Socio-economic development session focused on data and evidence LSG bodies need and use in their decision-making. The participants of the workshop have seen the idea of the data and monitoring system Ukraine may develop in the future and observed the case of Helsinki as one of the best data management cases for decision-making.
Natalia Starostenko from the EU Delegation to Ukraine noted: “In Ukraine we will need to carefully decide what parts of the future overreaching data collection system we need to develop first and what can be seen as a future task. When developing the system, the issues of quality, link of data to decision-making and security of data need to be taken into account.”
Presenters also gave an overview of how local administrative service centres are supporting local development and what are their functions not only being administrative, but also social cohesion hubs. This was followed with Polish experience in reginal development and presentation of the survey results where AHs were analysed on their project processing and capacities.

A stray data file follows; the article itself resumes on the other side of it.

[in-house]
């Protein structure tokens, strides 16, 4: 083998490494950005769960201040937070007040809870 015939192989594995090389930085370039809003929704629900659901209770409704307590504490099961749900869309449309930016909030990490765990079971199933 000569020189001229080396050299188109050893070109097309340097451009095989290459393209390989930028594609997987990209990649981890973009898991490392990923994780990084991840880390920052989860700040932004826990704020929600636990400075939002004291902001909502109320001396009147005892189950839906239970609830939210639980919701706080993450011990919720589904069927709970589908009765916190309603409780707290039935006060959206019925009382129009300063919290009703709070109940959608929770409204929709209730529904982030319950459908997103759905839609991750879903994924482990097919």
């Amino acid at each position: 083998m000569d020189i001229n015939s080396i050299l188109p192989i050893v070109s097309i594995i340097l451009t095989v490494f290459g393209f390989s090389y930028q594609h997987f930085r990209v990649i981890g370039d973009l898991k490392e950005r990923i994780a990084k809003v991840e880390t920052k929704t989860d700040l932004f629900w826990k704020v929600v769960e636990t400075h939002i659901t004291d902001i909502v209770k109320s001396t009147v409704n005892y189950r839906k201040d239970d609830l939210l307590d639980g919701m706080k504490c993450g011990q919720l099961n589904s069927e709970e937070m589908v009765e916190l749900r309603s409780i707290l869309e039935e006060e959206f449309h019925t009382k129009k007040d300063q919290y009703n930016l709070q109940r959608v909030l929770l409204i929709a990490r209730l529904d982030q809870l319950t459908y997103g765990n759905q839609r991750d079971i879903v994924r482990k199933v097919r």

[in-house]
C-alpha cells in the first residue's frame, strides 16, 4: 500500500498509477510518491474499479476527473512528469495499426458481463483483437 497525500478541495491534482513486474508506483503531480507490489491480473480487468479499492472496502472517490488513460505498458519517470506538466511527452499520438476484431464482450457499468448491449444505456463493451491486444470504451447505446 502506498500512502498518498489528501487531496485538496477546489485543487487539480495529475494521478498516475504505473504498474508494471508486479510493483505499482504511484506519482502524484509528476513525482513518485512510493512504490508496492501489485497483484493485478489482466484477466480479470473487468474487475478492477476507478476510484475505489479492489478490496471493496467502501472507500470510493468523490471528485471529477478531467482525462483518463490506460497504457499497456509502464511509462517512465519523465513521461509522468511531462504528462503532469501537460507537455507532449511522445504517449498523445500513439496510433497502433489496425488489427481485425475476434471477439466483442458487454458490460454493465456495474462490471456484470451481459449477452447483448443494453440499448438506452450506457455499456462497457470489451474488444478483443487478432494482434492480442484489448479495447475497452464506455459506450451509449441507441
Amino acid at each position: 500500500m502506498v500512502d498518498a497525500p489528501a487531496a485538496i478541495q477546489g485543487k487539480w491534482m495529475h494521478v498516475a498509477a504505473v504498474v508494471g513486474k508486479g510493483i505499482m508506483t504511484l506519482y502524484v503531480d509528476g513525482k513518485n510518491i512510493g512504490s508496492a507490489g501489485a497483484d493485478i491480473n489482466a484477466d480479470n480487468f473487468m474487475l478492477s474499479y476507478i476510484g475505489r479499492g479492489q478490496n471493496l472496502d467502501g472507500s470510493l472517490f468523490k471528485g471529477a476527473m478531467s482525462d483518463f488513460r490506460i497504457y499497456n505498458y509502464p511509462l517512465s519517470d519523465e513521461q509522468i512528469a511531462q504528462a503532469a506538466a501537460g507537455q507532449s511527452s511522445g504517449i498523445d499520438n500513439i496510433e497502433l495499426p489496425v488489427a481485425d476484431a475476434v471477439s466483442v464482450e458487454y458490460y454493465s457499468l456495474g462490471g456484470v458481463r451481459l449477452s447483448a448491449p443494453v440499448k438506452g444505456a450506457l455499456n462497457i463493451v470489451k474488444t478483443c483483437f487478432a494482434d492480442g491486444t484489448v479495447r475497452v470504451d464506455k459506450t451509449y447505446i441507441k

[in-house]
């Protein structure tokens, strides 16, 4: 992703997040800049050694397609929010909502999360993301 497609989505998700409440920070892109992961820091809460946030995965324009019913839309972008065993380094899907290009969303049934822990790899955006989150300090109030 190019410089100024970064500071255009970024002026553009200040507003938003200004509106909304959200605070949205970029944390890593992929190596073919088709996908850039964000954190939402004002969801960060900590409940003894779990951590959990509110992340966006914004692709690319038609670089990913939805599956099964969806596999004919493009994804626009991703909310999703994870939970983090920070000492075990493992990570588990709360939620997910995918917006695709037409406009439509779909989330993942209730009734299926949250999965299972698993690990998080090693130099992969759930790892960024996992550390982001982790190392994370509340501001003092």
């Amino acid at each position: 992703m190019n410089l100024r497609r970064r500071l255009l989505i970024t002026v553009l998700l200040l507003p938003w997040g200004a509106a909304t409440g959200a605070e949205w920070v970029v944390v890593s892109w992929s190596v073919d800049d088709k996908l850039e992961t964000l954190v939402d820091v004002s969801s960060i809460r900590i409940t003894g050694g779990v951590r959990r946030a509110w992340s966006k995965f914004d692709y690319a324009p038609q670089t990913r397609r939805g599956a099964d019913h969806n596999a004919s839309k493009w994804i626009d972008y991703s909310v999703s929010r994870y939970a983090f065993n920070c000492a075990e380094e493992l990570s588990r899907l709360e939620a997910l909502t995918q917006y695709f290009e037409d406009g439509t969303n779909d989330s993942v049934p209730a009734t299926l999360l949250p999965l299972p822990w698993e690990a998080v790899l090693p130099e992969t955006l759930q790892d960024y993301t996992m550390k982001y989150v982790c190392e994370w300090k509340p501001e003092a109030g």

The main messages of the discussion included the following ideas:
- Hromadas need to be attractive to business. Business is a key to stability and to lower disparities.
- There should be an environment created where innovation can prosper.
- The first requirement of the projects is to meet citizens’ needs.
- Building our knowledge strengthens the foundations of everything we do.
Nila Ostrovska, head of the Krasylivska urban AH, said: “Ukrainian AHs are able to support local processes and growth, but responsibilities need to be clearly defined and capacities of the administration need to be further developed. Every instrument needs to be carefully planned and lined to AHs.”
The territorial reform workshop featured six high quality presentations across the morning and afternoon sessions, including an overview of experience with municipal amalgamation across Europe, and featuring cases from Denmark, Estonia, eastern Germany and Ukraine.